Human rights in Israel
Israel is a Western parliamentary democracy
that places great importance on respect for human rights. Like other democracies, it is governed by the rule of law and maintains the separation of powers between the executive, legislative and judicial branches. Israel has an open and dynamic society, with an extremely robust media as well as a vibrant and active civil society.
Israel is a free and secular country with a multi-cultural society. It guarantees all the basic liberties, including freedom of speech and freedom of religion. Fundamental human rights protections are afforded to every individual, preserved via a series of Basic Laws
which have a quasi-constitutional status and relate to all aspects of life. These Basic Laws provide the fundamental principles that guide human rights in Israel.
are both empowered and willing to intervene and impact public policy. Since the establishment of the State of Israel in 1948, the Supreme Court has played an important role in the protection of human rights. The court's decisions have protected, among other liberties, freedom of speech, freedom of occupation, and equality as fundamental values of the Israeli legal system. As a result, Israelis enjoy the same civil liberties as citizens in other Western democracies.
Israel, in common with other democratic members of the international community, imposes significant restraints and monitoring instruments on its own actions, to conform to the principles of international human rights law. Israel cooperates with the various UN human rights bodies, including the Office of the High Commissioner for Human Rights. The Jewish state has signed and ratified six of the human right treaty bodies that monitor implementation of the core international human right treaties: International Convention on the Elimination of All Forms of Racial Discrimination (CERD), International Covenant on Economic, Social and Cultural Rights (CESCR), Convention against Torture and Other Cruel, Inhuman or Degrading Treatment or Punishment (CAT), Convention on the Rights of the Child (CRC), Convention on the Elimination of all Forms of Discrimination against Women (CEDAW), International Covenant on Civil and Political Rights, monitored by the Human Rights Committee (CCPR). The Convention on the Rights of Persons with Disabilities (CRPD) has been signed but not yet ratified.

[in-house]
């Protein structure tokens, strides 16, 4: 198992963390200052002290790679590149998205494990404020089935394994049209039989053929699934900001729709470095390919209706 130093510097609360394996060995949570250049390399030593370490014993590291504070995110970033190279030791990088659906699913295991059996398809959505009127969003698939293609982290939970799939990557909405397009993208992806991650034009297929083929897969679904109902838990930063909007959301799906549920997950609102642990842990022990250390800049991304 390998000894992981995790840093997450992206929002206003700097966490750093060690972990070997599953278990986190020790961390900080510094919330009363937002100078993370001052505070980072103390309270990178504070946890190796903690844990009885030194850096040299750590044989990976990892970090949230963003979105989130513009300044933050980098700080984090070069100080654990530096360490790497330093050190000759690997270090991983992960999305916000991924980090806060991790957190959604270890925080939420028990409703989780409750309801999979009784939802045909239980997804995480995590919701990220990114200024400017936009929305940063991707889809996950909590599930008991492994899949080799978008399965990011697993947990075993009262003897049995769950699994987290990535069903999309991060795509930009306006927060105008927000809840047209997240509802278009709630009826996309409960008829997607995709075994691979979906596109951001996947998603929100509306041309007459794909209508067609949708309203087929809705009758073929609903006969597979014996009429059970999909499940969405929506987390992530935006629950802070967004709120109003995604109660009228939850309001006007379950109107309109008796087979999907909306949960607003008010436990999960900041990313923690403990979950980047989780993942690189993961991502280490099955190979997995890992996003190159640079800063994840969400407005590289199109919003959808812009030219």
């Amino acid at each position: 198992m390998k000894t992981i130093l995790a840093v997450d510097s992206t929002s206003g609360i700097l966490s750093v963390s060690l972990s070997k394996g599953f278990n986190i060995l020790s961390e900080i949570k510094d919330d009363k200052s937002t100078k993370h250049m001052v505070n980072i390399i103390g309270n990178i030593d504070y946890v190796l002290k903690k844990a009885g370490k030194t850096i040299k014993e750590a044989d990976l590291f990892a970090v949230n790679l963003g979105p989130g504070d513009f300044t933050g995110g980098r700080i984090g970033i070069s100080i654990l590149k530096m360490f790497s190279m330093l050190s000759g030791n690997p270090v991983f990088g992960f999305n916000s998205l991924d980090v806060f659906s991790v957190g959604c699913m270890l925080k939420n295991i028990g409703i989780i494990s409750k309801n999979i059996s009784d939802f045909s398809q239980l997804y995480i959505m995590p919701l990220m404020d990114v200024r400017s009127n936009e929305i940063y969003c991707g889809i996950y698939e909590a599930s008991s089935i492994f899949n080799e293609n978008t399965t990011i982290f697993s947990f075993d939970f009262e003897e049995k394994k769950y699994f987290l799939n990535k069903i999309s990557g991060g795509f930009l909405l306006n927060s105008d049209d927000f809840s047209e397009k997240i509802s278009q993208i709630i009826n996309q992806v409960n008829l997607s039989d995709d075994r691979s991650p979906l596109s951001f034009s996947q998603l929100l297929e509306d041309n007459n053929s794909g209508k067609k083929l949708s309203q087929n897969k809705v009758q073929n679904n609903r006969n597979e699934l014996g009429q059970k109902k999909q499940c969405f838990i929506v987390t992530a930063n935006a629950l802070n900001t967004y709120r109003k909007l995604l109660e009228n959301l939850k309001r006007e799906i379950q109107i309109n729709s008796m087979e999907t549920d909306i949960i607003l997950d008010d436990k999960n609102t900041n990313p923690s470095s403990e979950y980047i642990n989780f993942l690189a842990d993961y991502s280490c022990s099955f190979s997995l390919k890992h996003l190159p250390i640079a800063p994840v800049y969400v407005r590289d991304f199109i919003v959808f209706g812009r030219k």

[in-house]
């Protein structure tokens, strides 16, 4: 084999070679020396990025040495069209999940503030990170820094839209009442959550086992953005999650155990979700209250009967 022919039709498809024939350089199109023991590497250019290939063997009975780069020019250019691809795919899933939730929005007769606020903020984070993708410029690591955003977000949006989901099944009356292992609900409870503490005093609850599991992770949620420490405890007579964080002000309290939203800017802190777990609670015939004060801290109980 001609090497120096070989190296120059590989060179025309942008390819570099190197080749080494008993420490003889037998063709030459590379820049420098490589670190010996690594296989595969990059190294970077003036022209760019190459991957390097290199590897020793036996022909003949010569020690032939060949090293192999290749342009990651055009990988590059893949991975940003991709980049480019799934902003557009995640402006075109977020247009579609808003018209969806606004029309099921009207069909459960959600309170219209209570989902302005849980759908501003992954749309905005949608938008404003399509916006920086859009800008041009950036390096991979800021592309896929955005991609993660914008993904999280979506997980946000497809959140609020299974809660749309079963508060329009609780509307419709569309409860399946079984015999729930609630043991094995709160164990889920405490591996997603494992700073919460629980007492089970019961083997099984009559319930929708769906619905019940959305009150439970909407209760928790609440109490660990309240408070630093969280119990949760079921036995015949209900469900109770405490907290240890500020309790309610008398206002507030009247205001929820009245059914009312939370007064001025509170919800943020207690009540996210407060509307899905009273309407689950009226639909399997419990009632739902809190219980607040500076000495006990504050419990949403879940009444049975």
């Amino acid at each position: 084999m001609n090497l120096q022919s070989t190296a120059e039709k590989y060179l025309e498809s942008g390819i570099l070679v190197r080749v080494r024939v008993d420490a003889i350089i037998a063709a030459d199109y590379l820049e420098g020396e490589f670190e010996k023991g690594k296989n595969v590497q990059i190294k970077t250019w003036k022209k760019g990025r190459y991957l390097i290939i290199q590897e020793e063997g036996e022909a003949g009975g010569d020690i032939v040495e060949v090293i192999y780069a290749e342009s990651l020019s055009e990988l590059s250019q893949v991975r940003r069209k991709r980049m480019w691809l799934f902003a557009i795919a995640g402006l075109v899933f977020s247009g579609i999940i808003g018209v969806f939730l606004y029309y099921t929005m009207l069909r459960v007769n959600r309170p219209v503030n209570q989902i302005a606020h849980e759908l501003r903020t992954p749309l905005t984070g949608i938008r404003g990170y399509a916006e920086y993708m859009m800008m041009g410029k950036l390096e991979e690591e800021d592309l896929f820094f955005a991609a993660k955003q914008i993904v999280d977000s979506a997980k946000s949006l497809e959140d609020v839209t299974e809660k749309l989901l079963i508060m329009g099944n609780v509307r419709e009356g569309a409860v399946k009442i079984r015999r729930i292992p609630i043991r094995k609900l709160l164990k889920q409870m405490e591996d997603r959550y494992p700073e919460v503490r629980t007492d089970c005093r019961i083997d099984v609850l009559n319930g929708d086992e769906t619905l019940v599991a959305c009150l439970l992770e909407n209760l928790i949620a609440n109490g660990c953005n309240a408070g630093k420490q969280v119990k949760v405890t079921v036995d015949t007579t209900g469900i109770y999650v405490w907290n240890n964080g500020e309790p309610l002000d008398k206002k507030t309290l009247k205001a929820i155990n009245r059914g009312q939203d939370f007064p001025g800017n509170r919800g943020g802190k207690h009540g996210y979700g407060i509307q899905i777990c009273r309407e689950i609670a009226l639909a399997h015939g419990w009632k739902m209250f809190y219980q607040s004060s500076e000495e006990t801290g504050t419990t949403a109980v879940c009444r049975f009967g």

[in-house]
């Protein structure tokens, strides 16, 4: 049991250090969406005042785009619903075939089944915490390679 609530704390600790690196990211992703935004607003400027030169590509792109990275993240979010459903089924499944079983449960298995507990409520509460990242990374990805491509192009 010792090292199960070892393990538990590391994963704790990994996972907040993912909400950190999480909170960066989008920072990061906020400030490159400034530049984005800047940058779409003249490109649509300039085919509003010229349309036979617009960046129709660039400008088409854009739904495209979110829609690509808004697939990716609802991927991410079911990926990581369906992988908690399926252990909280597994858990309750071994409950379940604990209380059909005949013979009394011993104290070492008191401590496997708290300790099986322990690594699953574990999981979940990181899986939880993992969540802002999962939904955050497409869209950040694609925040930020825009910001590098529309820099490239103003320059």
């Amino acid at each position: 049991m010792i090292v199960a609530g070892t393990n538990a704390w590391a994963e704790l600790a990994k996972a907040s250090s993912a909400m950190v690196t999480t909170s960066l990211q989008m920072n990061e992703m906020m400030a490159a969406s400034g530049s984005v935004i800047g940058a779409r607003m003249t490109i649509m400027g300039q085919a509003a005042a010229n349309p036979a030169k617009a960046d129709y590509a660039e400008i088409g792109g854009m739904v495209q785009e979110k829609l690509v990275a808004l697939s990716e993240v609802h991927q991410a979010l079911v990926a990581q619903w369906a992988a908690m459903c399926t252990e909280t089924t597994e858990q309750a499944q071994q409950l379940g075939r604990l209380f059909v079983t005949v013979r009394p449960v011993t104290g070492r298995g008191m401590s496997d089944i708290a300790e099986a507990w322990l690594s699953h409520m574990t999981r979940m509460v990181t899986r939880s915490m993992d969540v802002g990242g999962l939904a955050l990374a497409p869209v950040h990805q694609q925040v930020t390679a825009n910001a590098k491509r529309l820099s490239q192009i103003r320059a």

The most basic obligation of the State of Israel - and of every country - is to protect the right to life of each of its citizens. Israel has kept its democracy strong by maintaining the delicate balance between its security needs and those of human rights.
Unlike most other democracies, Israel faces challenges to its very existence that are ongoing and persistent. Given the ongoing conflict imposed upon it, the strength of Israel's democratic nature is noteworthy. Few states have withstood such a sustained onslaught, yet managed to keep their democratic principles and values intact. The ongoing terrorist attacks that target Israeli citizens may strain the democratic fabric, yet even in its most difficult days Israel has not allowed that fabric to tear.
Israel is indeed a state in which the majority of the citizens are Jewish; however, it has always upheld democratic values equally with the values of the Jewish state. This principle is anchored in Israel's Declaration of Independence. The Supreme Court has expanded on the interpretation of the principle of equality, considering it as a fundamental right included in the Basic Law: Human Dignity and Freedom